Justia Utilities Law Opinion SummariesArticles Posted in Supreme Court of Hawaii
In re Haw. Electric Light Co., Inc.
The Supreme Court affirmed the decision of the Public Utilities Commission (PUC) rejecting the power purchase agreement between Hu Honua and the Hawai'i Electric light Company, Inc., holding that there was no error in the PUC's decision to reject the power purchase agreement between the parties.At issue was the denial of Hua Honua's request for regulatory approval to supply energy to Hawai'i Island using a biomass power plant. In declining to approve the project on remand, the PUC found that the project would produce massive greenhouse gas (GHG) emissions and significantly increase costs for rate-payers. The Supreme Court affirmed, holding that the PUC understood its public interest-minded mission and properly followed this Court's remand instructions to consider the reasonableness of the proposed project's costs in light of its GHG emissions and the impact on Intervenors' right to a clean and healthful environment. View "In re Haw. Electric Light Co., Inc." on Justia Law
In re Maui Electric Company, Ltd.
The Supreme Court affirmed the decision of the Public Utilities Commission (PUC) approving a power purchase agreement (PPA) between Maui Electric Company, Limited (MECO) and Paeahu Solar LLC (Paeahu), holding that the PUC satisfied its public trust duties in this case.Under the PPA, MECO would purchase renewable energy from Paeahu's solar-plus-battery plant located within the Ulupalakua Ranch on Maui. Pono Power Coalition, a Maui community group, challenging the winning bidders' post-selection use of the same counsel to negotiate non-price PPA terms and asserting that the PUC failed to fulfill its public trust duties. The Supreme Court affirmed, holding (1) this Court declines to inject antitrust standards into PPA approval proceedings; (2) the PUC appropriately evaluated the allegations of anticompetitive conduct; (3) the statutes governing the PUC's PPA review reflect the core public trust principles; and (4) the PUC properly approved the PPA. View "In re Maui Electric Company, Ltd." on Justia Law
In re Application of Hawaiian Electric Co.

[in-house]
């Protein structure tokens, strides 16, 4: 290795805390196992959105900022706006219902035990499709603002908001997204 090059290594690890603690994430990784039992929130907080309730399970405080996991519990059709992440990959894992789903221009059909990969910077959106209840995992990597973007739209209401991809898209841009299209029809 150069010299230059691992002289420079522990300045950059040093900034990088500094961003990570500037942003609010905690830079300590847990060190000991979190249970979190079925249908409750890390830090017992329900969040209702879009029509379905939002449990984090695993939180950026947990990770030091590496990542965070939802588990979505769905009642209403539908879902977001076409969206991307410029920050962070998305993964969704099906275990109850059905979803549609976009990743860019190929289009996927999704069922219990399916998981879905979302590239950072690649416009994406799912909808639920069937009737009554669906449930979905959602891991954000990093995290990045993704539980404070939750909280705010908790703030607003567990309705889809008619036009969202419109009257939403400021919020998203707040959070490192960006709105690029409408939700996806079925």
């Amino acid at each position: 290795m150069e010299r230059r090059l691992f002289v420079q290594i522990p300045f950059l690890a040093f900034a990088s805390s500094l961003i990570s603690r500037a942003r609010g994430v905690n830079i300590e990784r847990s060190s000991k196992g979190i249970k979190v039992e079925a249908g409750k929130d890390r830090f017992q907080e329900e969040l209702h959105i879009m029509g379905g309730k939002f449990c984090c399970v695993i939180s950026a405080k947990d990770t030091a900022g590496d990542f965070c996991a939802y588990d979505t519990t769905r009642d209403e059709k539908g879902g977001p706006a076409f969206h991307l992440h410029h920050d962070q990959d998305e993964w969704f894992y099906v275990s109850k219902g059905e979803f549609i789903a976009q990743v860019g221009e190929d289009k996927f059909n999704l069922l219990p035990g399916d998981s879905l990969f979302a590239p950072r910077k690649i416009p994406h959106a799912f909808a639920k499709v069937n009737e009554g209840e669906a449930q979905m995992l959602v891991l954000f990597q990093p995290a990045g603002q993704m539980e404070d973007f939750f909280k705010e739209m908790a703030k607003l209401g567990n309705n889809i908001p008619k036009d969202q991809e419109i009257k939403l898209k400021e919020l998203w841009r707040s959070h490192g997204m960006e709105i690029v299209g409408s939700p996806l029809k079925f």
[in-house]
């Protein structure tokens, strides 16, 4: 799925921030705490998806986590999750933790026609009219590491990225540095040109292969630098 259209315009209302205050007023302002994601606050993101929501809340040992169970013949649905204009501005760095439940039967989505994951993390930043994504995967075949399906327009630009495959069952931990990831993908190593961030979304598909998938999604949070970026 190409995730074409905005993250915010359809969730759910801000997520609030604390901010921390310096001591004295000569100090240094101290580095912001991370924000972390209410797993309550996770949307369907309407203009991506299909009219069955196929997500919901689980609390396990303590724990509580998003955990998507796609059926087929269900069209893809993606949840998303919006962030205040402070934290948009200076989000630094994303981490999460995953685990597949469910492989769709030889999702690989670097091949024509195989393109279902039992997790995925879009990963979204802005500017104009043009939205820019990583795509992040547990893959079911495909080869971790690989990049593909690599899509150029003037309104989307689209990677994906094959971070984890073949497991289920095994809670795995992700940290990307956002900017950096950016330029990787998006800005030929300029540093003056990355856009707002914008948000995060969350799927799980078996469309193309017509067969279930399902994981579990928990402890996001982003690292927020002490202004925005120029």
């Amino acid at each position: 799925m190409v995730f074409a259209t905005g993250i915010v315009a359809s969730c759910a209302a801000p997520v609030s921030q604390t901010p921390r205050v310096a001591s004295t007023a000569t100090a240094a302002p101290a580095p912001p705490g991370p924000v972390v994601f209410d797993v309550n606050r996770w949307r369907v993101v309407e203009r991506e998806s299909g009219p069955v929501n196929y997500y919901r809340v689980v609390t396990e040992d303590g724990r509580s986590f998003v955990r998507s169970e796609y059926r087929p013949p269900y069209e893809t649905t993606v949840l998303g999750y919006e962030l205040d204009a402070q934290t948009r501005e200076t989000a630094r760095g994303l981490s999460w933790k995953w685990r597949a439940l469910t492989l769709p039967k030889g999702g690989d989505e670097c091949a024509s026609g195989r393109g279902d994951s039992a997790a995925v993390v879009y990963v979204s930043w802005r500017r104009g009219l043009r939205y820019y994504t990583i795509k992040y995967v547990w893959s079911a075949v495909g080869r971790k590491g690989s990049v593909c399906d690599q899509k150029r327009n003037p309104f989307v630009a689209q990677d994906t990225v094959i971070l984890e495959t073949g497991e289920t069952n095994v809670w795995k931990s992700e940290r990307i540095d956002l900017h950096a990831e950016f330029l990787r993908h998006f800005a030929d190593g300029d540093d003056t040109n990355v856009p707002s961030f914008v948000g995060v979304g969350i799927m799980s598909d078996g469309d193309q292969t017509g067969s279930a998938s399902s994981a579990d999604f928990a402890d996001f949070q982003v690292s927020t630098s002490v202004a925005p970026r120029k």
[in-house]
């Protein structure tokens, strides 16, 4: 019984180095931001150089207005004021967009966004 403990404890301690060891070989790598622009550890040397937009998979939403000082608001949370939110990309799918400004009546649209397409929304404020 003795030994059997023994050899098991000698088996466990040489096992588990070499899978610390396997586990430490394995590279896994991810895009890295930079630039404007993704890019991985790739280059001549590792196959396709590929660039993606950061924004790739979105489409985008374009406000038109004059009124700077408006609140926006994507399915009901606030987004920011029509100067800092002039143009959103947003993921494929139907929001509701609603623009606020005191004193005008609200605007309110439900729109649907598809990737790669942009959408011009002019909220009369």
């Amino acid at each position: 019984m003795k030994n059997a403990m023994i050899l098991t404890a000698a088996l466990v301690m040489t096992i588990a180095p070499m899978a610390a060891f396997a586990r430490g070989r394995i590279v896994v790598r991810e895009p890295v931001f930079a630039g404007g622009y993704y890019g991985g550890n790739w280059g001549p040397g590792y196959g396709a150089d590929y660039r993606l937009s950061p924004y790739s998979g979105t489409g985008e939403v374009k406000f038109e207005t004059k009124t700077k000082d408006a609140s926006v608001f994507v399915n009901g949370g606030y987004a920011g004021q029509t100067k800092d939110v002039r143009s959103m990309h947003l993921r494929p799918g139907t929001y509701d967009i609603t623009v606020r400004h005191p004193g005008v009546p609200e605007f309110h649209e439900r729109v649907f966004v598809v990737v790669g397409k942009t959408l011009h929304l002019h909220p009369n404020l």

The Supreme Court held that the Public Utilities Commission (PUC) did not abuse its discretion in deciding not to reopen a December 2014 order (Order No. 32600) upon allegations raised in 2019 that changed circumstances warranted relief from the order.The order at issue approved a purchase power agreement (PPA) in which Hawaiian Electric Company agreed to purchase wind energy generated by Na Pua Makani on a wind farm to be constructed on the island of O'ahu. Life of the Land (LOL) sought to reopen the order with reference to Hawai'i Rules of Civil Procedure Rule 60(b). The PUC denied LOL's motion for relief, concluding that it was without jurisdiction to consider the motion because LOL had not timely appealed the order under Haw. Rev. Stat. 269-15.5 and, alternatively, that the motion for relief was an untimely motion for rehearing or reconsideration. The Supreme Court affirmed, holding that the PUC did not abuse its discretion in declining to turn to HRCP Rule 60(b) to reopen Order No. 32600. View "In re Application of Hawaiian Electric Co." on Justia Law
In re Hawai’i Electric Light Co.
The Supreme Court vacated two orders of the Public Utilities Commission (PUC) denying a competitive bidding waiver to Hawai'i Electric Light Company, Inc. (HELCO) and denying Hu Honua's request for reconsideration of the first order, holding that both orders were the result of a misreading of the holding in Matter of Hawai'i Electric Light Co., 445 P.3d 673 (Haw. 2019) (HELCO I).In 2017, the PUC granted HELCO a waiver from competitive bidding for a proposed power purchase agreement HELCO wanted to enter into with Hu Honua (the amended PPA). The 2017 waiver was issued alongside the PUC's approval of the amended PPA. The Supreme Court vacated the decision and remanded for further proceedings. On remand, the PUC issued Order No. 37205 denying HELCO's request for a waiver under the belief that HELCO I nullified the 2017 waiver. In order No. 37306, the PUC denied Hu Honua's request for reconsideration. The Supreme Court reversed, holding that HELCO I did not vacate the 2017 waiver and, by extension, did not require the PUC to revisit the threshold waiver issue. View "In re Hawai'i Electric Light Co." on Justia Law
In re Application of The Gas Company, LLC
The Supreme Court vacated the decision of the Public Utilities Commission (PUC) approving an application for a rate increase submitted by Hawai'i Gas (HG) and remanded this case to the PUC for further proceedings, holding that the PUC did not fulfill its statutory obligations under Haw. Rev. Stat. 269-6(b).Specifically, the Supreme Court held (1) as "persons aggrieved" who participated in the contested case, Appellants had standing to appeal; (2) PUC failed to carry out its mandate under section 269-6(b); (3) the PUC's limitations in sub-issue No. 1h violated Appellants' due process rights by improperly curtailing Appellants' substantive participation; and (4) the PUC did not abuse its discretion in adjudicating HG's rate case rather than proceeding through rule-making. View "In re Application of The Gas Company, LLC" on Justia Law